- The power button was actually a little confusing. If you just touch the button, it goes into sleep mode. If you hold it down for around 3-5 seconds, you can turn it off completely. But there's really no clear signal which one you did. When I'm ready to change the battery or remove the card, I want the camera to be completely off, but usually, I couldn't know for sure.
- The Lytro button would put it into a preview mode that indicates the depth distribution. But in this mode, there were no numbers for the depths, and the controls on the far right of the touchscreen were removed.
Once I got used to it, it was good to have and after a couple iterations, I landed on the set on the right. From top to bottom,
- Depth bracket
- Depth offset
The colorful orange/blue vertical stripe on the right is the depth assist bar, which I'll discuss more later.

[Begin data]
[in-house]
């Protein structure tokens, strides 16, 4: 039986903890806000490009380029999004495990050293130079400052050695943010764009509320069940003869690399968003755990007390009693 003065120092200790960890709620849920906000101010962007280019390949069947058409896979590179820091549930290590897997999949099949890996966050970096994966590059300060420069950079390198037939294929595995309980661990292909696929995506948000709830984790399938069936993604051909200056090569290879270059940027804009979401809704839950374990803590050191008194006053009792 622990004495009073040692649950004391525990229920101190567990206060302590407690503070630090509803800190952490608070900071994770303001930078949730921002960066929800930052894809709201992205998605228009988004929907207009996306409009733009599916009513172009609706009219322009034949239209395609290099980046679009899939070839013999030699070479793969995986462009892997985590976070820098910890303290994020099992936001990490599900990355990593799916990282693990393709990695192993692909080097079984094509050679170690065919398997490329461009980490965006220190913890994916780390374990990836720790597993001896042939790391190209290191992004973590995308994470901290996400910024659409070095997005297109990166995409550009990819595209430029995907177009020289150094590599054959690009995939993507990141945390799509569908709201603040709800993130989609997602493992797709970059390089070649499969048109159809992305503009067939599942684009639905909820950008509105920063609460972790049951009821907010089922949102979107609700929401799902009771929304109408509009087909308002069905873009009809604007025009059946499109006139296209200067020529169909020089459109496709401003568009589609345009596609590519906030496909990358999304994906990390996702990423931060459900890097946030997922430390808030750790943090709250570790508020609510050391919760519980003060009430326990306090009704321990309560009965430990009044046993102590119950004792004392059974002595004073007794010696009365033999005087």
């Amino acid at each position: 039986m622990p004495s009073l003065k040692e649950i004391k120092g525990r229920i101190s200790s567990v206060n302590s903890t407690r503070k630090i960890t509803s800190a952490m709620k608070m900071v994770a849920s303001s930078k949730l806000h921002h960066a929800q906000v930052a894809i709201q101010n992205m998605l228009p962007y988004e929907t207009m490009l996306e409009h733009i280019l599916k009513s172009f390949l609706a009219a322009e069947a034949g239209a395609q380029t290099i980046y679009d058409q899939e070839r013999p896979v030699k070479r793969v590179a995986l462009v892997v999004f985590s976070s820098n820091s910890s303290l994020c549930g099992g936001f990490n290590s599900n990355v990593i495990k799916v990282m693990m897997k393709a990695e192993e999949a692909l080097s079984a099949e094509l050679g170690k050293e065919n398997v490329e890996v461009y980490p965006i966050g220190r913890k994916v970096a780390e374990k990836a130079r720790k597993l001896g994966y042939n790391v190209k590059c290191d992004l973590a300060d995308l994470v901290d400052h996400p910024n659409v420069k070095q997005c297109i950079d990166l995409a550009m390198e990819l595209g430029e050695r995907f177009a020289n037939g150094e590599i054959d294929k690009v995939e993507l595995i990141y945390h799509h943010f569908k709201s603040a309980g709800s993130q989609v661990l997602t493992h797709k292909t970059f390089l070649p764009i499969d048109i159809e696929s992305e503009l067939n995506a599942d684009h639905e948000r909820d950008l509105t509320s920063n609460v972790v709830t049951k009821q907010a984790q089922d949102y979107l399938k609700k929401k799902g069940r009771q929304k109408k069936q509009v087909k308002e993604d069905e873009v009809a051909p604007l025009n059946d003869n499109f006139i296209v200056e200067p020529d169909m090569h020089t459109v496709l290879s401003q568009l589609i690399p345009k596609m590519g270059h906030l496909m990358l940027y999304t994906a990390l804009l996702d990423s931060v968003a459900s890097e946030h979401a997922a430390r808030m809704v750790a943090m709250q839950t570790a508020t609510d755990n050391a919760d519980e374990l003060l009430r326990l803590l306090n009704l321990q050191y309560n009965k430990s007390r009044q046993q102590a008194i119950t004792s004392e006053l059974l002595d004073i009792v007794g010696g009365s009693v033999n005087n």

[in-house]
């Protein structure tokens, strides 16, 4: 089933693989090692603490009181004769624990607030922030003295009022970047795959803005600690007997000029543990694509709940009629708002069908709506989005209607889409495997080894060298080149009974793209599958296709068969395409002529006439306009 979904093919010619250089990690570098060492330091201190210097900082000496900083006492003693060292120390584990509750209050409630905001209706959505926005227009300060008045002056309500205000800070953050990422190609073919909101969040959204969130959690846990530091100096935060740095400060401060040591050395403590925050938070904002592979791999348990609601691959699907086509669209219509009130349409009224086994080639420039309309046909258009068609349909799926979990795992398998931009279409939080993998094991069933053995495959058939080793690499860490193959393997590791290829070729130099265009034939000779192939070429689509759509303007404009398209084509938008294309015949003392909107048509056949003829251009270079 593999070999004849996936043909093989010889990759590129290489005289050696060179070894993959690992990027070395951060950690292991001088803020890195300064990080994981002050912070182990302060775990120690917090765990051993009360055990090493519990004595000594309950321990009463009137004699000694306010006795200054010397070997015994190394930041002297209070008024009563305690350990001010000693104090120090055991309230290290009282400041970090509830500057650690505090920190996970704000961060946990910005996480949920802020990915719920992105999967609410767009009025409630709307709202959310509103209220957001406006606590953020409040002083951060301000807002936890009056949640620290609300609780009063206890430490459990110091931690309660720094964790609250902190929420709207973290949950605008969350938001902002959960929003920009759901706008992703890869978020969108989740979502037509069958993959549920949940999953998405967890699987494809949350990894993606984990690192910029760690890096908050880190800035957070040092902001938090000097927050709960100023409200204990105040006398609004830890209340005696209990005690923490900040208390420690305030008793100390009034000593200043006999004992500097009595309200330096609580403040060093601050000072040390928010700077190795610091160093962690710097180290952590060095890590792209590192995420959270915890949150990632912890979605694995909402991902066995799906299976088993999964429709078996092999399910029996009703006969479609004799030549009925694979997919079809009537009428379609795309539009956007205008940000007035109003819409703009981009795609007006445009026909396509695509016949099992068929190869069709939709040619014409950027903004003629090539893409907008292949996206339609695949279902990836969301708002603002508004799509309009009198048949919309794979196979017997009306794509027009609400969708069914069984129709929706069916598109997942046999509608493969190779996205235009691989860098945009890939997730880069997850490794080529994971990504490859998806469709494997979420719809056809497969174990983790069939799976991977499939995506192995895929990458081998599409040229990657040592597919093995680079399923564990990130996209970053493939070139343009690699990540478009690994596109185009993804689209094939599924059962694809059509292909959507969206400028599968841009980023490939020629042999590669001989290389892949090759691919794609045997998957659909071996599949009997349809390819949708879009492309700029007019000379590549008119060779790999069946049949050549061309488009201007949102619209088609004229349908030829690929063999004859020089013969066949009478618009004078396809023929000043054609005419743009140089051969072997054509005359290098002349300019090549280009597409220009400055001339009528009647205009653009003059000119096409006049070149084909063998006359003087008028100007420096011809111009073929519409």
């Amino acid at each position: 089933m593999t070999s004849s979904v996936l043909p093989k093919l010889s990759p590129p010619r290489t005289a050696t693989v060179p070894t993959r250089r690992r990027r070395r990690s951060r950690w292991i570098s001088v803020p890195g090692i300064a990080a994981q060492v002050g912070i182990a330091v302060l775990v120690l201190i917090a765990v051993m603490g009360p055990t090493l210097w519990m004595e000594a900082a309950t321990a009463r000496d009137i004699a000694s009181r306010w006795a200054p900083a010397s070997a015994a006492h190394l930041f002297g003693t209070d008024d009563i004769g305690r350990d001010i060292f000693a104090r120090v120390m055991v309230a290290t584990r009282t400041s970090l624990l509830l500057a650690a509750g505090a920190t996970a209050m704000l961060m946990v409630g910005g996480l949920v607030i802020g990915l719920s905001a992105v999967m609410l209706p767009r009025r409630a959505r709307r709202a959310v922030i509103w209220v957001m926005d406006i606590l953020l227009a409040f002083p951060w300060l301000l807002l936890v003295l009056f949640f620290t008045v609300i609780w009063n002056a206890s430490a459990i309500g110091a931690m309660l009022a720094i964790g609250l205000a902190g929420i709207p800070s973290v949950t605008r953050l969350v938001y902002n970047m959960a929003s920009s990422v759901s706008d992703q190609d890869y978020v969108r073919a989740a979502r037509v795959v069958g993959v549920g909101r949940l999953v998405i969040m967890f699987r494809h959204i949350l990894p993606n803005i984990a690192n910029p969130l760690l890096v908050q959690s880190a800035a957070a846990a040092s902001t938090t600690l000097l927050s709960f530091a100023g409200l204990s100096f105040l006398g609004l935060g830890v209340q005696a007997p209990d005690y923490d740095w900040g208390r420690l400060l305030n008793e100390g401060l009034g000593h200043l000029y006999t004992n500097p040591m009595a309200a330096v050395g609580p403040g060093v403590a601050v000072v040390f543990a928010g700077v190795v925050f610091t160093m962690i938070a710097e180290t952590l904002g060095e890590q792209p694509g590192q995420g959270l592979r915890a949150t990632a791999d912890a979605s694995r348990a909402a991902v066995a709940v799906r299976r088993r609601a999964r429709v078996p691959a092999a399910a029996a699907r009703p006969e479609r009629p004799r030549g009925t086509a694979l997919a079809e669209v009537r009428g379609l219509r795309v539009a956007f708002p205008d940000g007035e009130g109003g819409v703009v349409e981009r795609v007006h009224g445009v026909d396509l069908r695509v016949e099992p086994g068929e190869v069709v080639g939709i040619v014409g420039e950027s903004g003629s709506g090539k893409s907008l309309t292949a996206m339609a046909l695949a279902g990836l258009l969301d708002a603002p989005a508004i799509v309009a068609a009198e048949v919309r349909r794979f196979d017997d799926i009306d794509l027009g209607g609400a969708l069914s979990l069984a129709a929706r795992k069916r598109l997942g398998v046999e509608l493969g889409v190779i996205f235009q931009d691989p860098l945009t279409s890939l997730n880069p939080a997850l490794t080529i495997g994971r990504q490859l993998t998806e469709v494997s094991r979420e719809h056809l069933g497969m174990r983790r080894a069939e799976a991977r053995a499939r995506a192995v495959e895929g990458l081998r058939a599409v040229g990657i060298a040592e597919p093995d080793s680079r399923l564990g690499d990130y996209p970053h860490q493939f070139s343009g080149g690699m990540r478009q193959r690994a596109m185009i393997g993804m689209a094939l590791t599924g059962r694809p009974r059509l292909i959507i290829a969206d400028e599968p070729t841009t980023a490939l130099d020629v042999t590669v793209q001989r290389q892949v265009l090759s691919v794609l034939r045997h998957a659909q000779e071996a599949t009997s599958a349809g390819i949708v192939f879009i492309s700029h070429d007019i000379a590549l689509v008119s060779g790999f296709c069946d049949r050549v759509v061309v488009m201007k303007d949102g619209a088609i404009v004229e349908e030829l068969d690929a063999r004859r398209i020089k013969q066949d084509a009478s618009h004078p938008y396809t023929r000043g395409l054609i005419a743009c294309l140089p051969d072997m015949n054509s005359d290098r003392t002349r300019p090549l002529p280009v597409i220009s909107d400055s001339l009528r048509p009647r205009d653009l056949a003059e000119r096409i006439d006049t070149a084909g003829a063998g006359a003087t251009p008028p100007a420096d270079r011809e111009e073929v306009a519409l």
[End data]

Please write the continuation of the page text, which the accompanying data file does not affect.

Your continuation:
Auto-FocusThe first point of frustration was that the auto-focus is very slow. Maybe I'm spoiled by the 5Dmk2, which focuses almost instantaneously in moderate light. (And yes, I know - Nikon often focuses even faster.) The Lytro auto-focus felt like it could take almost a second. It felt like the camera was having even more trouble tracking the moving subjects. For dance photos, this is unacceptable.
My workaround was to find times to preset the focus on something stable. Then during the dance, I don't reset the focus, and just take my chances. Since the gimmick of the camera is that it can refocus later, I was hoping that if I was in the ballpark, I could refocus later. I don't think that was really reliable, but I plan to get into that a little bit in the next entry.